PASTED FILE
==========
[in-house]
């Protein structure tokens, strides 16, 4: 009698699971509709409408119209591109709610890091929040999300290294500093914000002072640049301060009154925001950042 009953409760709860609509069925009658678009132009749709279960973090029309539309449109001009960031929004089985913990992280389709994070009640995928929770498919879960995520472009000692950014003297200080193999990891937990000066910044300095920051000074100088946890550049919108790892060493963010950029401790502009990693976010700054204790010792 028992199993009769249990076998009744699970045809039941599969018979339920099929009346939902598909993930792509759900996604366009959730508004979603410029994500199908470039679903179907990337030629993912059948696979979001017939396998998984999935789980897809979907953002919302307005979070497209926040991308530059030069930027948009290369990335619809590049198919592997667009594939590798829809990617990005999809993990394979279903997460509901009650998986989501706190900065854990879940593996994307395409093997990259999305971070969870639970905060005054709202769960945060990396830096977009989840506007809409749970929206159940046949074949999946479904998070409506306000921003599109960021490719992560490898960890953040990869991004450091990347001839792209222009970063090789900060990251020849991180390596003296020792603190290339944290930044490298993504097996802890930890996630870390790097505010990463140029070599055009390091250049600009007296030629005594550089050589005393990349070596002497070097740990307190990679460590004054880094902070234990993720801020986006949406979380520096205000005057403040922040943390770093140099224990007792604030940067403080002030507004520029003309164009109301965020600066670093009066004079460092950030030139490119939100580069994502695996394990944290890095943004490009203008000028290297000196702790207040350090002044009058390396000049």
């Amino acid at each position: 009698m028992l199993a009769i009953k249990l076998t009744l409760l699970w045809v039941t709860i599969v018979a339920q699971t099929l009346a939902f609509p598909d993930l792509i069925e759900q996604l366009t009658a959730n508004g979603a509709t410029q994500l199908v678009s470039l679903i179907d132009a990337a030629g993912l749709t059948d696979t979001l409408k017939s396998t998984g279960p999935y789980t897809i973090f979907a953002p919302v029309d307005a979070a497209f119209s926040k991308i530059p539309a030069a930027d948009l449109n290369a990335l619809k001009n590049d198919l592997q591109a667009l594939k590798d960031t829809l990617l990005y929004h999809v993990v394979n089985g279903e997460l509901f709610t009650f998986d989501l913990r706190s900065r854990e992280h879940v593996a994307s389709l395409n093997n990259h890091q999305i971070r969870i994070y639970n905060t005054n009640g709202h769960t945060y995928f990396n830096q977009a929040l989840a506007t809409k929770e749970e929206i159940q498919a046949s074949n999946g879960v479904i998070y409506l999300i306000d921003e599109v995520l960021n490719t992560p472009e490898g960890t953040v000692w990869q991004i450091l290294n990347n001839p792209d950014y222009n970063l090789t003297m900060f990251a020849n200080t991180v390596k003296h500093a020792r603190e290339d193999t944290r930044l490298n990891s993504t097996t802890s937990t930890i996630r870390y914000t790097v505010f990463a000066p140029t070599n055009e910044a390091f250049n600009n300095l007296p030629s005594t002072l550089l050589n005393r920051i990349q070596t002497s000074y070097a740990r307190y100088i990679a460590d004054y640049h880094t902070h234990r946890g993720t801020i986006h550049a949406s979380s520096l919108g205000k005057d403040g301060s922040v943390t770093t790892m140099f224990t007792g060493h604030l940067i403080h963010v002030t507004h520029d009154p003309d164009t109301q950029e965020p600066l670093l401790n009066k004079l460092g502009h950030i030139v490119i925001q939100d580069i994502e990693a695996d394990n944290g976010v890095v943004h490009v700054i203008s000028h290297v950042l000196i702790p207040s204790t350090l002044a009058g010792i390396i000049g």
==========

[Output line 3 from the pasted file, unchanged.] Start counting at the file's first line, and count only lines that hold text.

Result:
């Amino acid at each position: 009698m028992l199993a009769i009953k249990l076998t009744l409760l699970w045809v039941t709860i599969v018979a339920q699971t099929l009346a939902f609509p598909d993930l792509i069925e759900q996604l366009t009658a959730n508004g979603a509709t410029q994500l199908v678009s470039l679903i179907d132009a990337a030629g993912l749709t059948d696979t979001l409408k017939s396998t998984g279960p999935y789980t897809i973090f979907a953002p919302v029309d307005a979070a497209f119209s926040k991308i530059p539309a030069a930027d948009l449109n290369a990335l619809k001009n590049d198919l592997q591109a667009l594939k590798d960031t829809l990617l990005y929004h999809v993990v394979n089985g279903e997460l509901f709610t009650f998986d989501l913990r706190s900065r854990e992280h879940v593996a994307s389709l395409n093997n990259h890091q999305i971070r969870i994070y639970n905060t005054n009640g709202h769960t945060y995928f990396n830096q977009a929040l989840a506007t809409k929770e749970e929206i159940q498919a046949s074949n999946g879960v479904i998070y409506l999300i306000d921003e599109v995520l960021n490719t992560p472009e490898g960890t953040v000692w990869q991004i450091l290294n990347n001839p792209d950014y222009n970063l090789t003297m900060f990251a020849n200080t991180v390596k003296h500093a020792r603190e290339d193999t944290r930044l490298n990891s993504t097996t802890s937990t930890i996630r870390y914000t790097v505010f990463a000066p140029t070599n055009e910044a390091f250049n600009n300095l007296p030629s005594t002072l550089l050589n005393r920051i990349q070596t002497s000074y070097a740990r307190y100088i990679a460590d004054y640049h880094t902070h234990r946890g993720t801020i986006h550049a949406s979380s520096l919108g205000k005057d403040g301060s922040v943390t770093t790892m140099f224990t007792g060493h604030l940067i403080h963010v002030t507004h520029d009154p003309d164009t109301q950029e965020p600066l670093l401790n009066k004079l460092g502009h950030i030139v490119i925001q939100d580069i994502e990693a695996d394990n944290g976010v890095v943004h490009v700054i203008s000028h290297v950042l000196i702790p207040s204790t350090l002044a009058g010792i390396i000049g």